The IRS is rightly concerned about protecting taxpayers from data breaches and unauthorized disclosures, and it takes tremendous precautions to defend against them.
At the same time, taxpayers and their representatives have a right to understand how the IRS is using the personal information it collects in administering the tax laws.
A recent decision from the Eighth Circuit indicates that the courts are willing to put on the brakes when the IRS tries to stretch its law enforcement function too far in the direction of preventing taxpayers and their representatives from gaining that understanding. It’s an excellent development for taxpayers, tax professionals, and the tax system as a whole.
In Fogg v. IRS, No. 21-2502 (8th Cir. 2022), T. Keith Fogg, director of the Harvard Law School Federal Tax Clinic, sought to understand what the IRS was doing with tax practitioners’ Social Security numbers collected on phone calls with the agency while they were representing clients.
Around four years ago, the IRS introduced new and more extensive identity verification requirements for when tax practitioners call the agency on behalf of clients. The IRS didn’t consult practitioners first and didn’t explain how the information collected on calls was being protected.
Fogg filed a Freedom of Information Act request for the redacted portions of the Internal Revenue Manual that appear to describe what is done with practitioner information. The IRS denied the request, claiming that the information was exempt from disclosure under a FOIA exemption for documents that “disclose techniques and procedures for law enforcement investigations or prosecutions.”
When Fogg and his previous co-plaintiff, attorney Nicholas Xanthopoulos, filed suit in federal district court, the IRS submitted a declaration from an official saying that the redacted portion described law enforcement techniques and procedures. The declaration described the IRS as only a law enforcement agency. On appeal, a panel of Eighth Circuit judges thought that claim was taking things too far. They were right.
The IRS’s conception of itself as only a law enforcement agency in the declaration points to a potentially broader problem for the tax system, because the agency also has a crucial administrative function.
In other contexts, the IRS is clear on its administrative role, including in its formal mission statement, which leads with the IRS’s intention to “provide America’s taxpayers top-quality service by helping them understand and meet their tax responsibilities.” In the second half of the mission statement, the IRS says it will enforce the law.
Allowing the IRS’s law enforcement function to provide a universal shield for information on administrative functions and decisions would be a bad result as a matter of fundamental transparency. Taxpayers and their representatives should be able to find out how their information is being protected and used by the agency, except in the narrow situation in which revealing the use would disclose actual techniques and procedures for law enforcement investigations or prosecutions.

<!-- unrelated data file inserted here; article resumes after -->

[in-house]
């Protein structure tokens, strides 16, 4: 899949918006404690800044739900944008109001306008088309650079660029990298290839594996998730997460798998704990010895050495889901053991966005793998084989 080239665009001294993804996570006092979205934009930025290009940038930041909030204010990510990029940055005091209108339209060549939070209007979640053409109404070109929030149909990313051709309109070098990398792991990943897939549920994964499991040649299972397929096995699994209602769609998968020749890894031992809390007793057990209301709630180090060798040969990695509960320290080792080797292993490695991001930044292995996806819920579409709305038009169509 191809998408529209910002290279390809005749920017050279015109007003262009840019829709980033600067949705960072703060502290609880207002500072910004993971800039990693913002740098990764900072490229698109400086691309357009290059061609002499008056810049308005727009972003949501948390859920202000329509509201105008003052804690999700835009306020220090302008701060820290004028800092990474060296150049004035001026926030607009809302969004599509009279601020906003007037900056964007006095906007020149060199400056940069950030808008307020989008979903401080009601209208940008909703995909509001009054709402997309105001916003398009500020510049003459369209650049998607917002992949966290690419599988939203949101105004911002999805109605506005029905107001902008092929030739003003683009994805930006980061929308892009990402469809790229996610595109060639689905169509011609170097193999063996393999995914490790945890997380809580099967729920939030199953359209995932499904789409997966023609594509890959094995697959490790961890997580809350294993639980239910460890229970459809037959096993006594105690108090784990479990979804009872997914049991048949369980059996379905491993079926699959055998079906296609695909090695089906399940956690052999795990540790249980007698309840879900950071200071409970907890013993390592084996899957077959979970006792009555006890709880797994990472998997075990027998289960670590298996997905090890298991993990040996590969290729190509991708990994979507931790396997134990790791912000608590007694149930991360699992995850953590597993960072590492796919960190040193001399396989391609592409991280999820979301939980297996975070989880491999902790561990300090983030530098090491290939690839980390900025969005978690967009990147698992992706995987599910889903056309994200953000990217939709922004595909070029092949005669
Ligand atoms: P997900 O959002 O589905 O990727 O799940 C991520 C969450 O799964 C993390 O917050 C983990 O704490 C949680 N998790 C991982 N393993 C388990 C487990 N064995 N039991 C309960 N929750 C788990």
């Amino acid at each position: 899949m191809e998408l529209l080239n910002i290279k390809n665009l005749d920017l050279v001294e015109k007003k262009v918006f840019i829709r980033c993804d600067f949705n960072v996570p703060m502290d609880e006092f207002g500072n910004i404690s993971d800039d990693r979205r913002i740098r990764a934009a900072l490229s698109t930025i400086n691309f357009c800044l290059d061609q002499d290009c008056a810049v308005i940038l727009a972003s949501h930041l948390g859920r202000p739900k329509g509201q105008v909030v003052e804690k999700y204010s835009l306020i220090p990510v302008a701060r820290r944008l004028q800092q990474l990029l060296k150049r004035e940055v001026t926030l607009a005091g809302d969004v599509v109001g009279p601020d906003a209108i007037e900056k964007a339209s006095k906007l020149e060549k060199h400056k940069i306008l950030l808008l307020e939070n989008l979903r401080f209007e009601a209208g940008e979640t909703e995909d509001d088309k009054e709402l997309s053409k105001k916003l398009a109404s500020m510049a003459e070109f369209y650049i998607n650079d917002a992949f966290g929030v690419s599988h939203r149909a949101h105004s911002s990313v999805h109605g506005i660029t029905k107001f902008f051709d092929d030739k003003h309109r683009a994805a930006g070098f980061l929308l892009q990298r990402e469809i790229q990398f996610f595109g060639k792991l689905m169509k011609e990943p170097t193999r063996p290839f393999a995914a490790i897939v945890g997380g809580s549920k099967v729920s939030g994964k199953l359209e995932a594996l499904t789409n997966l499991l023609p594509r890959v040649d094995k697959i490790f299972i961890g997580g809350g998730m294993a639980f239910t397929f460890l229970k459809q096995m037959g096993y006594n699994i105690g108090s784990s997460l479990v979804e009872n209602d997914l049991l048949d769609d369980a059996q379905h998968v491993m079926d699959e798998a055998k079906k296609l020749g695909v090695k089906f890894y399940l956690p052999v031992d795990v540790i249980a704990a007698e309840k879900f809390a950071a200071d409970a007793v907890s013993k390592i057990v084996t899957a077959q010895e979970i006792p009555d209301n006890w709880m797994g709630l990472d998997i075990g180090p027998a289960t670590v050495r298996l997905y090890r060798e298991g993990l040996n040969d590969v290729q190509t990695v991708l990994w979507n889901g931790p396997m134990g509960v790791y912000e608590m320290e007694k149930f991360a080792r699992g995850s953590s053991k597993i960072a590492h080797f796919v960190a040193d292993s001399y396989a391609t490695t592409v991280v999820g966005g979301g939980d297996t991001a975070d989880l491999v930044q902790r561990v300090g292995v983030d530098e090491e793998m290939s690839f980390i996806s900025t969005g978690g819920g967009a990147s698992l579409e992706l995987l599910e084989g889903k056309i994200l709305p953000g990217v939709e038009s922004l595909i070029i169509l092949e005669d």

It’s possible that the redacted IRM portions include techniques and procedures, but the district court should have confirmed through an in camera inspection that the rest of the declaration was accurate.
The district court’s reluctance to conduct an in camera review of the redacted portion of the IRM was attributable to an overbroad reading of a prior Eighth Circuit case warning that “the role of in camera inspection should be limited” to ensure that issues raised in court cases are decided based on publicly produced evidence (Cox v. Department of Justice, 576 F.2d 1302 (1978)).
But the point of limited in camera review of redacted material in FOIA cases is not to foreclose that review generally. The purpose is that nonpublic review should be limited to the court double-checking that the publicly available description of the redacted information is accurate.
Taxpayers and professionals owe a debt of gratitude to Fogg and Xanthopoulos for pursuing this litigation. The IRS ought to be open to telling tax practitioners what happens to their personal information collected in the course of phone calls with the agency, or at least provide greater assurance that that information is properly protected from disclosure, just as it ought to be able to clearly explain to taxpayers what it does with their information.
A well-functioning system of voluntary compliance is built on trust, and trust goes two ways.